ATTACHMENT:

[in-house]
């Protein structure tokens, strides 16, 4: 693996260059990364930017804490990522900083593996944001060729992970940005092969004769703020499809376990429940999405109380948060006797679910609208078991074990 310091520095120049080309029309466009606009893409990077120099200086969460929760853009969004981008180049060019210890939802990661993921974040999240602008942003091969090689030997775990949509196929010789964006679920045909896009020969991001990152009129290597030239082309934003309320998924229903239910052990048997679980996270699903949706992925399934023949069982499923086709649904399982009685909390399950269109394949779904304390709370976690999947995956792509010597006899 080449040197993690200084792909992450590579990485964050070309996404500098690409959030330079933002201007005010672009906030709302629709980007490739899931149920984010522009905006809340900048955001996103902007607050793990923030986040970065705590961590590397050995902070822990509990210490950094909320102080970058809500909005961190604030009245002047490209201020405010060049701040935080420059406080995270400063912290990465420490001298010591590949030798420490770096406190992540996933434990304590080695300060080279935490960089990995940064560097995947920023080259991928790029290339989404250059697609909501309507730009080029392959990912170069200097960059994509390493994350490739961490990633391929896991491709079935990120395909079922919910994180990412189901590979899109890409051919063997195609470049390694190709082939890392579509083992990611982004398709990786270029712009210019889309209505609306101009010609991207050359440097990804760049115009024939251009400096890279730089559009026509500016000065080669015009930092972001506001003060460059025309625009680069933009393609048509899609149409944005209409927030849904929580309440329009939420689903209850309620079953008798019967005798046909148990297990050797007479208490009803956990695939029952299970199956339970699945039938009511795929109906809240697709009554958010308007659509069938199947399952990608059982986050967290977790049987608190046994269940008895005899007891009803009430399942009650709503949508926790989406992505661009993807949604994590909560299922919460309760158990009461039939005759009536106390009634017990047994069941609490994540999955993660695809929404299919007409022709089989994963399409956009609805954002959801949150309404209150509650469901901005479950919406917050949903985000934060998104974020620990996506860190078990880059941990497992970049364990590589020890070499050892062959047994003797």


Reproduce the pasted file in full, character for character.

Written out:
[in-house]
């Protein structure tokens, strides 16, 4: 693996260059990364930017804490990522900083593996944001060729992970940005092969004769703020499809376990429940999405109380948060006797679910609208078991074990 310091520095120049080309029309466009606009893409990077120099200086969460929760853009969004981008180049060019210890939802990661993921974040999240602008942003091969090689030997775990949509196929010789964006679920045909896009020969991001990152009129290597030239082309934003309320998924229903239910052990048997679980996270699903949706992925399934023949069982499923086709649904399982009685909390399950269109394949779904304390709370976690999947995956792509010597006899 080449040197993690200084792909992450590579990485964050070309996404500098690409959030330079933002201007005010672009906030709302629709980007490739899931149920984010522009905006809340900048955001996103902007607050793990923030986040970065705590961590590397050995902070822990509990210490950094909320102080970058809500909005961190604030009245002047490209201020405010060049701040935080420059406080995270400063912290990465420490001298010591590949030798420490770096406190992540996933434990304590080695300060080279935490960089990995940064560097995947920023080259991928790029290339989404250059697609909501309507730009080029392959990912170069200097960059994509390493994350490739961490990633391929896991491709079935990120395909079922919910994180990412189901590979899109890409051919063997195609470049390694190709082939890392579509083992990611982004398709990786270029712009210019889309209505609306101009010609991207050359440097990804760049115009024939251009400096890279730089559009026509500016000065080669015009930092972001506001003060460059025309625009680069933009393609048509899609149409944005209409927030849904929580309440329009939420689903209850309620079953008798019967005798046909148990297990050797007479208490009803956990695939029952299970199956339970699945039938009511795929109906809240697709009554958010308007659509069938199947399952990608059982986050967290977790049987608190046994269940008895005899007891009803009430399942009650709503949508926790989406992505661009993807949604994590909560299922919460309760158990009461039939005759009536106390009634017990047994069941609490994540999955993660695809929404299919007409022709089989994963399409956009609805954002959801949150309404209150509650469901901005479950919406917050949903985000934060998104974020620990996506860190078990880059941990497992970049364990590589020890070499050892062959047994003797």